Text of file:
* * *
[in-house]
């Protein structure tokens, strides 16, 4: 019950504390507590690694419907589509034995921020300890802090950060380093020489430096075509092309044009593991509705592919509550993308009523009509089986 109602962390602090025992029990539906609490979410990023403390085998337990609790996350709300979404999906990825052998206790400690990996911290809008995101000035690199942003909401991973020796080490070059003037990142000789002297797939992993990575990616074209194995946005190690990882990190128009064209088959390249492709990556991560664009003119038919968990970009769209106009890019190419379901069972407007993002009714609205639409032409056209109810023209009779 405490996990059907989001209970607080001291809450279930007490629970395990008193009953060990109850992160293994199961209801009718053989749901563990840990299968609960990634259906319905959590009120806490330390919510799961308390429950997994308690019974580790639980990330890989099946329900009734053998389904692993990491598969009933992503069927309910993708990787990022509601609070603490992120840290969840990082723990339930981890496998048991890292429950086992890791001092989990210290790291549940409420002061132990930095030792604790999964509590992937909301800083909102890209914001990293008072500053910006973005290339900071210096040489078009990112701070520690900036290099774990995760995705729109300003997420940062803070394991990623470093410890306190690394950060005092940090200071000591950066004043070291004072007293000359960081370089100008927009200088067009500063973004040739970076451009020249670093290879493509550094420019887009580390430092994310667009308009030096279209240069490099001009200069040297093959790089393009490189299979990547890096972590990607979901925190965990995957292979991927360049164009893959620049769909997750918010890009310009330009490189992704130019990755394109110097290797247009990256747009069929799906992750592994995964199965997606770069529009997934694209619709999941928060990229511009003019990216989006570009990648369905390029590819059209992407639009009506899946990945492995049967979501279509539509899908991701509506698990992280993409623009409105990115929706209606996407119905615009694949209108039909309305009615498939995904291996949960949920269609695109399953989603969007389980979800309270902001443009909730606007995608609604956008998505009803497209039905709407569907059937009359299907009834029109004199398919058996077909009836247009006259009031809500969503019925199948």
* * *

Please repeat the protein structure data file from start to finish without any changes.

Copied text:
[in-house]
């Protein structure tokens, strides 16, 4: 019950504390507590690694419907589509034995921020300890802090950060380093020489430096075509092309044009593991509705592919509550993308009523009509089986 109602962390602090025992029990539906609490979410990023403390085998337990609790996350709300979404999906990825052998206790400690990996911290809008995101000035690199942003909401991973020796080490070059003037990142000789002297797939992993990575990616074209194995946005190690990882990190128009064209088959390249492709990556991560664009003119038919968990970009769209106009890019190419379901069972407007993002009714609205639409032409056209109810023209009779 405490996990059907989001209970607080001291809450279930007490629970395990008193009953060990109850992160293994199961209801009718053989749901563990840990299968609960990634259906319905959590009120806490330390919510799961308390429950997994308690019974580790639980990330890989099946329900009734053998389904692993990491598969009933992503069927309910993708990787990022509601609070603490992120840290969840990082723990339930981890496998048991890292429950086992890791001092989990210290790291549940409420002061132990930095030792604790999964509590992937909301800083909102890209914001990293008072500053910006973005290339900071210096040489078009990112701070520690900036290099774990995760995705729109300003997420940062803070394991990623470093410890306190690394950060005092940090200071000591950066004043070291004072007293000359960081370089100008927009200088067009500063973004040739970076451009020249670093290879493509550094420019887009580390430092994310667009308009030096279209240069490099001009200069040297093959790089393009490189299979990547890096972590990607979901925190965990995957292979991927360049164009893959620049769909997750918010890009310009330009490189992704130019990755394109110097290797247009990256747009069929799906992750592994995964199965997606770069529009997934694209619709999941928060990229511009003019990216989006570009990648369905390029590819059209992407639009009506899946990945492995049967979501279509539509899908991701509506698990992280993409623009409105990115929706209606996407119905615009694949209108039909309305009615498939995904291996949960949920269609695109399953989603969007389980979800309270902001443009909730606007995608609604956008998505009803497209039905709407569907059937009359299907009834029109004199398919058996077909009836247009006259009031809500969503019925199948």